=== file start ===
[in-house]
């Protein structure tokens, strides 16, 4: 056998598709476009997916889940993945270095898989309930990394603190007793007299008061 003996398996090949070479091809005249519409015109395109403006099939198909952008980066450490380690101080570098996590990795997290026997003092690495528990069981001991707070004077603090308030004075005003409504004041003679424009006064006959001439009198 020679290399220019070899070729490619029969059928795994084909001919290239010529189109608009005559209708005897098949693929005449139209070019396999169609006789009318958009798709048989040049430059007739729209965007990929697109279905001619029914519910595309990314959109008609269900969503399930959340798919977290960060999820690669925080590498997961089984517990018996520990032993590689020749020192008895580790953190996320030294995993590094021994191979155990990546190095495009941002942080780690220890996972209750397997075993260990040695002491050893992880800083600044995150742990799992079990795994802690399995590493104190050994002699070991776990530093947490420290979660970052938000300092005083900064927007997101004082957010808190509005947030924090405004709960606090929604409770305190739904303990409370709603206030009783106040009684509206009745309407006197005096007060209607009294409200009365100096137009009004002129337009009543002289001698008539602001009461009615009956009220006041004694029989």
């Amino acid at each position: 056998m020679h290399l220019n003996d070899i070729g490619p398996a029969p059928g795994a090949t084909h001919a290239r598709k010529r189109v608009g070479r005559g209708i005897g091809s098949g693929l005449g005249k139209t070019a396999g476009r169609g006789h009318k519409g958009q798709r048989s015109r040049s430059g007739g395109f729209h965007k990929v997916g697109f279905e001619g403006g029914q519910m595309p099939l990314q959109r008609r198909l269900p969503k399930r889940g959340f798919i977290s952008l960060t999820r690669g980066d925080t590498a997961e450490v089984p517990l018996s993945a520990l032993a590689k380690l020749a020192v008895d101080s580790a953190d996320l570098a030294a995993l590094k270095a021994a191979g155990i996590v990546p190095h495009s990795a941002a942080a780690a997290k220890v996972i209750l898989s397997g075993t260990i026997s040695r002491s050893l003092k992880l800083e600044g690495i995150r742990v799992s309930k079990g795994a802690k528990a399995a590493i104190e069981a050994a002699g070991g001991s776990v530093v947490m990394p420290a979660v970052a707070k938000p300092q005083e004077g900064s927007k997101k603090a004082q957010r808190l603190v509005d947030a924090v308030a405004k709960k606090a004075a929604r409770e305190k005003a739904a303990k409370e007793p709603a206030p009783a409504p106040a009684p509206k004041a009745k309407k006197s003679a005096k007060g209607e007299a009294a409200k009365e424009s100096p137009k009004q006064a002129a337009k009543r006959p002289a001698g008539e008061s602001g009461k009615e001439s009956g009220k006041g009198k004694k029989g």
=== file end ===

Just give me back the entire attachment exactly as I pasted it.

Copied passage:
[in-house]
């Protein structure tokens, strides 16, 4: 056998598709476009997916889940993945270095898989309930990394603190007793007299008061 003996398996090949070479091809005249519409015109395109403006099939198909952008980066450490380690101080570098996590990795997290026997003092690495528990069981001991707070004077603090308030004075005003409504004041003679424009006064006959001439009198 020679290399220019070899070729490619029969059928795994084909001919290239010529189109608009005559209708005897098949693929005449139209070019396999169609006789009318958009798709048989040049430059007739729209965007990929697109279905001619029914519910595309990314959109008609269900969503399930959340798919977290960060999820690669925080590498997961089984517990018996520990032993590689020749020192008895580790953190996320030294995993590094021994191979155990990546190095495009941002942080780690220890996972209750397997075993260990040695002491050893992880800083600044995150742990799992079990795994802690399995590493104190050994002699070991776990530093947490420290979660970052938000300092005083900064927007997101004082957010808190509005947030924090405004709960606090929604409770305190739904303990409370709603206030009783106040009684509206009745309407006197005096007060209607009294409200009365100096137009009004002129337009009543002289001698008539602001009461009615009956009220006041004694029989």
């Amino acid at each position: 056998m020679h290399l220019n003996d070899i070729g490619p398996a029969p059928g795994a090949t084909h001919a290239r598709k010529r189109v608009g070479r005559g209708i005897g091809s098949g693929l005449g005249k139209t070019a396999g476009r169609g006789h009318k519409g958009q798709r048989s015109r040049s430059g007739g395109f729209h965007k990929v997916g697109f279905e001619g403006g029914q519910m595309p099939l990314q959109r008609r198909l269900p969503k399930r889940g959340f798919i977290s952008l960060t999820r690669g980066d925080t590498a997961e450490v089984p517990l018996s993945a520990l032993a590689k380690l020749a020192v008895d101080s580790a953190d996320l570098a030294a995993l590094k270095a021994a191979g155990i996590v990546p190095h495009s990795a941002a942080a780690a997290k220890v996972i209750l898989s397997g075993t260990i026997s040695r002491s050893l003092k992880l800083e600044g690495i995150r742990v799992s309930k079990g795994a802690k528990a399995a590493i104190e069981a050994a002699g070991g001991s776990v530093v947490m990394p420290a979660v970052a707070k938000p300092q005083e004077g900064s927007k997101k603090a004082q957010r808190l603190v509005d947030a924090v308030a405004k709960k606090a004075a929604r409770e305190k005003a739904a303990k409370e007793p709603a206030p009783a409504p106040a009684p509206k004041a009745k309407k006197s003679a005096k007060g209607e007299a009294a409200k009365e424009s100096p137009k009004q006064a002129a337009k009543r006959p002289a001698g008539e008061s602001g009461k009615e001439s009956g009220k006041g009198k004694k029989g």